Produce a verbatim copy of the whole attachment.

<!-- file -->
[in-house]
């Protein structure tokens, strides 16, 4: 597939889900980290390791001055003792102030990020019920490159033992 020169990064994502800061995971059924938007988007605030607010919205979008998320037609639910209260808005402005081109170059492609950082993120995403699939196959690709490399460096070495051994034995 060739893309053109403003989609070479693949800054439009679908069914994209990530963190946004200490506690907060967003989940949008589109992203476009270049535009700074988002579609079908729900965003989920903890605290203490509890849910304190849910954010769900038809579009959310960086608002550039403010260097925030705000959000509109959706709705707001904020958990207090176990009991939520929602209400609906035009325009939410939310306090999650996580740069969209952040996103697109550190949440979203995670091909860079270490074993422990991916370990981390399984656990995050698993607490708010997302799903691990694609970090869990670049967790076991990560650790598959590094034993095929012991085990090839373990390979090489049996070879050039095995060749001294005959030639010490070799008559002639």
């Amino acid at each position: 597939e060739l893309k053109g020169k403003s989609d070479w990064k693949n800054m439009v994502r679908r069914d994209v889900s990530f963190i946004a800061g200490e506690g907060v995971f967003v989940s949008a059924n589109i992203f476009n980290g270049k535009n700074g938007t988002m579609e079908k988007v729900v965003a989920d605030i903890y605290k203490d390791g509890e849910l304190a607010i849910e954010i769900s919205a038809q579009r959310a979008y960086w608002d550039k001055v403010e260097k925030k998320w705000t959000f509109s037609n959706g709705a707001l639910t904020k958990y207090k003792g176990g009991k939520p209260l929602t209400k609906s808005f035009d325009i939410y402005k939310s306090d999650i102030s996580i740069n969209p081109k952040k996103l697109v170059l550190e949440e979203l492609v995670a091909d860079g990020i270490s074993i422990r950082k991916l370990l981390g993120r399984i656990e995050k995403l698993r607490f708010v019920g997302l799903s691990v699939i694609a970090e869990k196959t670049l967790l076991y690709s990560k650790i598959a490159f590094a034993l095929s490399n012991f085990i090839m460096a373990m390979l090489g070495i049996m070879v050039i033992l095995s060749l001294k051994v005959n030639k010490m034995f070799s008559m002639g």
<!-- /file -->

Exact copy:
[in-house]
């Protein structure tokens, strides 16, 4: 597939889900980290390791001055003792102030990020019920490159033992 020169990064994502800061995971059924938007988007605030607010919205979008998320037609639910209260808005402005081109170059492609950082993120995403699939196959690709490399460096070495051994034995 060739893309053109403003989609070479693949800054439009679908069914994209990530963190946004200490506690907060967003989940949008589109992203476009270049535009700074988002579609079908729900965003989920903890605290203490509890849910304190849910954010769900038809579009959310960086608002550039403010260097925030705000959000509109959706709705707001904020958990207090176990009991939520929602209400609906035009325009939410939310306090999650996580740069969209952040996103697109550190949440979203995670091909860079270490074993422990991916370990981390399984656990995050698993607490708010997302799903691990694609970090869990670049967790076991990560650790598959590094034993095929012991085990090839373990390979090489049996070879050039095995060749001294005959030639010490070799008559002639």
């Amino acid at each position: 597939e060739l893309k053109g020169k403003s989609d070479w990064k693949n800054m439009v994502r679908r069914d994209v889900s990530f963190i946004a800061g200490e506690g907060v995971f967003v989940s949008a059924n589109i992203f476009n980290g270049k535009n700074g938007t988002m579609e079908k988007v729900v965003a989920d605030i903890y605290k203490d390791g509890e849910l304190a607010i849910e954010i769900s919205a038809q579009r959310a979008y960086w608002d550039k001055v403010e260097k925030k998320w705000t959000f509109s037609n959706g709705a707001l639910t904020k958990y207090k003792g176990g009991k939520p209260l929602t209400k609906s808005f035009d325009i939410y402005k939310s306090d999650i102030s996580i740069n969209p081109k952040k996103l697109v170059l550190e949440e979203l492609v995670a091909d860079g990020i270490s074993i422990r950082k991916l370990l981390g993120r399984i656990e995050k995403l698993r607490f708010v019920g997302l799903s691990v699939i694609a970090e869990k196959t670049l967790l076991y690709s990560k650790i598959a490159f590094a034993l095929s490399n012991f085990i090839m460096a373990m390979l090489g070495i049996m070879v050039i033992l095995s060749l001294k051994v005959n030639k010490m034995f070799s008559m002639g």